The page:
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September 04, 2014

Game Review: 2048

More often than not, simplicity is the defining aspect of a critically-acclaimed puzzle game, whether it's well known or a cult classic. From the trios of jewels in Columns to the light-up floors of Kurushi, it's often just a directional pad and a button for a bit of variety.

With 2048, however, all you need to do is swipe. This wonderfully basic game was developed in just one weekend by 19-year-old Italian web developer Gabriele Cirulli, whose dedication to open source code meant he didn't profit from what went on to become a huge success.

The goal is simple: create the 2048 tile. You start with a couple of tiles – usually a pair of twos – and your goal is to combine them via swiping. Each time you swipe a pair of like-for-like tiles together, they create one of double the value, and you score points valued on the tiles you create. Each move also throws in another new number – which, without fail, is always a two or a four. This means each move, you have to continually start new chains.

Obviously, the longer you play, the quicker your score rises: two, four, eight, 16, 32, 64, 128, 256, 512, 1024, 2048. Simple, right?

Well… yeah. It is. But for every stage, you need double the preceding number to get there. Obviously, this makes a game quite a long, often-arduous experience. Just to reach 2048, a game can last around half an hour, but you won't realise it. You're locked in, you're focused. And that's even if you get to 2048 – in 500 plays, you may only do it two or three times.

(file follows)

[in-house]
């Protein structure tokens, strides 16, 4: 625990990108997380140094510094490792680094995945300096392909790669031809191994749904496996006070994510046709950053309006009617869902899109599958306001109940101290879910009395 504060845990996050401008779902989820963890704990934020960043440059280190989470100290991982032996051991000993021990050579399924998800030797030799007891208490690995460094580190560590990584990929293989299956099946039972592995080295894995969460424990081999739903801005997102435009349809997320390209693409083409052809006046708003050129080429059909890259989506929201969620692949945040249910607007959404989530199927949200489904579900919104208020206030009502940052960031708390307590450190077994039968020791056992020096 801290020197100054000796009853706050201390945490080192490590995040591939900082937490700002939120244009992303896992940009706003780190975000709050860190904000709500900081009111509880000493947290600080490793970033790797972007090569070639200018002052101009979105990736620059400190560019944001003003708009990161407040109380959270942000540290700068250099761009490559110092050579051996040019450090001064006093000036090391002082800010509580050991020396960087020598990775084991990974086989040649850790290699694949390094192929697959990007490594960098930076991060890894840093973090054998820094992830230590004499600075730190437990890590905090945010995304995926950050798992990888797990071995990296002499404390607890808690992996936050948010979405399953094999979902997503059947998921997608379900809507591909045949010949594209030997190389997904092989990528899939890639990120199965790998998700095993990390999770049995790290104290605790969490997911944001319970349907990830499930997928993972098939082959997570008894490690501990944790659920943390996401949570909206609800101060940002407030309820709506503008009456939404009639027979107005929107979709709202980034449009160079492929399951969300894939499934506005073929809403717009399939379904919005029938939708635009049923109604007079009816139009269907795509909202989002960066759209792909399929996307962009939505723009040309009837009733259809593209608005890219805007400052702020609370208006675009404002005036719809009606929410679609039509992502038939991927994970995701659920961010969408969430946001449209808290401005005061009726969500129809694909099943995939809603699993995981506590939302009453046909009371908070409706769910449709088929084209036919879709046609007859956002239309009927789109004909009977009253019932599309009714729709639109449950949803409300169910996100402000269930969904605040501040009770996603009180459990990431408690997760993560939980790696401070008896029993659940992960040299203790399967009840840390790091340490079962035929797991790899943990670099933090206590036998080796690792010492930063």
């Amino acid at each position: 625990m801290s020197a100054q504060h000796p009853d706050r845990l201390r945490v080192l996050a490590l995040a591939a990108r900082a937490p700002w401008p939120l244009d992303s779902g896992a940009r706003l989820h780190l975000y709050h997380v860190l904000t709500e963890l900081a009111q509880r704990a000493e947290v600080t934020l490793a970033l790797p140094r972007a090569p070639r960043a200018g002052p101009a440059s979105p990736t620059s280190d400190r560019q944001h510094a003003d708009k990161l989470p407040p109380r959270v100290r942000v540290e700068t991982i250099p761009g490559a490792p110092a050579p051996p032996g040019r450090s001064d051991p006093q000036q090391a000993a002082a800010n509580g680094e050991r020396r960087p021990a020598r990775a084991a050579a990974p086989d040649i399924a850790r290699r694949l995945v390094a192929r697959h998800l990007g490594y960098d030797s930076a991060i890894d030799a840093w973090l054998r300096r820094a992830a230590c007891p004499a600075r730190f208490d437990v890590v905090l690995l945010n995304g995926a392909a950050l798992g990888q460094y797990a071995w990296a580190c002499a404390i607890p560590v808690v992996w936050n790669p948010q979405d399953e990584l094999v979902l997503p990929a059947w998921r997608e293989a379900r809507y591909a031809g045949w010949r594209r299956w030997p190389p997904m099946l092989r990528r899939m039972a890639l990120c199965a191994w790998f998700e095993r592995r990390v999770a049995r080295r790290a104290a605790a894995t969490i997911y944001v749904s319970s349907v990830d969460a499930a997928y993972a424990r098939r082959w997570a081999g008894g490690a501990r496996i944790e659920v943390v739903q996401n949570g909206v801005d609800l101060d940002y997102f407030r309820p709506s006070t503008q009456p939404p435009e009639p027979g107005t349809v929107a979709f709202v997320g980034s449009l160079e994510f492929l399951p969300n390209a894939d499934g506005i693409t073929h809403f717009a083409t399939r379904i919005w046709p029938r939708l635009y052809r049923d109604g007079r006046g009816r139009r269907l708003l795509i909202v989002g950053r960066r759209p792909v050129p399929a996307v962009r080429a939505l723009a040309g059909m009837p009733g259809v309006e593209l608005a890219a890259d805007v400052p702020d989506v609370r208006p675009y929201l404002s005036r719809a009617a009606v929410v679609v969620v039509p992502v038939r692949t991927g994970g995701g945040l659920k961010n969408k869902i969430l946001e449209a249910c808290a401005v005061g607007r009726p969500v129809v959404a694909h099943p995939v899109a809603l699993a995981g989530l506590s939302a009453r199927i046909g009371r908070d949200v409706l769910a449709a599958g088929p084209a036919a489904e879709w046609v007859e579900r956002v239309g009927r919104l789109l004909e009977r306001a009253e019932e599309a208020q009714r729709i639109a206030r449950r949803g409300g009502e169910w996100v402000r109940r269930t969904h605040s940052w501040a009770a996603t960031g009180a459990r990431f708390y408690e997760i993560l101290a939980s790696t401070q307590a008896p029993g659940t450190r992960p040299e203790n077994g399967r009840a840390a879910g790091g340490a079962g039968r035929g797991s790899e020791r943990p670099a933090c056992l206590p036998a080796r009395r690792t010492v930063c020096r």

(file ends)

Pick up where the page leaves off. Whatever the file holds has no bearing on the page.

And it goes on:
It's all about getting a chain developing, where one double can slide effortlessly into the one above, then again, then again. The problem is that once you have, say, a 512, you need another – but the rest of the board may only have a 64, a couple of eights, and a fresh two. Once you spend five or ten minutes getting that next 512, you then have to get it next to the other one – a challenge in itself – and then you have a benign 1024 waiting for a partner.

But you'll find a way. You'll always find a way. And if you don't, you'll curse yourself and restart. You'll see your high score and know you can do better.

The problem is, once you start getting good at 2048, it can really feel like a bit of a slog to get started. Once you set a top score above 7,000 or so, games can start extremely slowly. You see, as the point-scoring system is exponential, the opening few minutes of a new puzzle can feel like a lifetime, and just reaching 4,000 can take ten minutes. Three minutes later, you may have double that. It lures you into a false sense of security.

But you know what the worst thing is? When you reach 2048 (and this isn't a spoiler alert – there's nothing to spoil), you have the option to go further. It's like the game is laughing at you, mocking you for not having the same time for 2048 as it always does for you. And you'll continue, and you'll hate yourself, but you'll also love it.

Our verdict? 2048 is an absolutely indispensable (and free) addition to any mobile, but it's a puzzle of sado-masochistic proportions – the gaming equivalent of only listening to the Glee covers of your favourite songs. You know you shouldn't, and you know there's no benefit to doing it, and you hate yourself for it, but sometimes you just can't help yourself.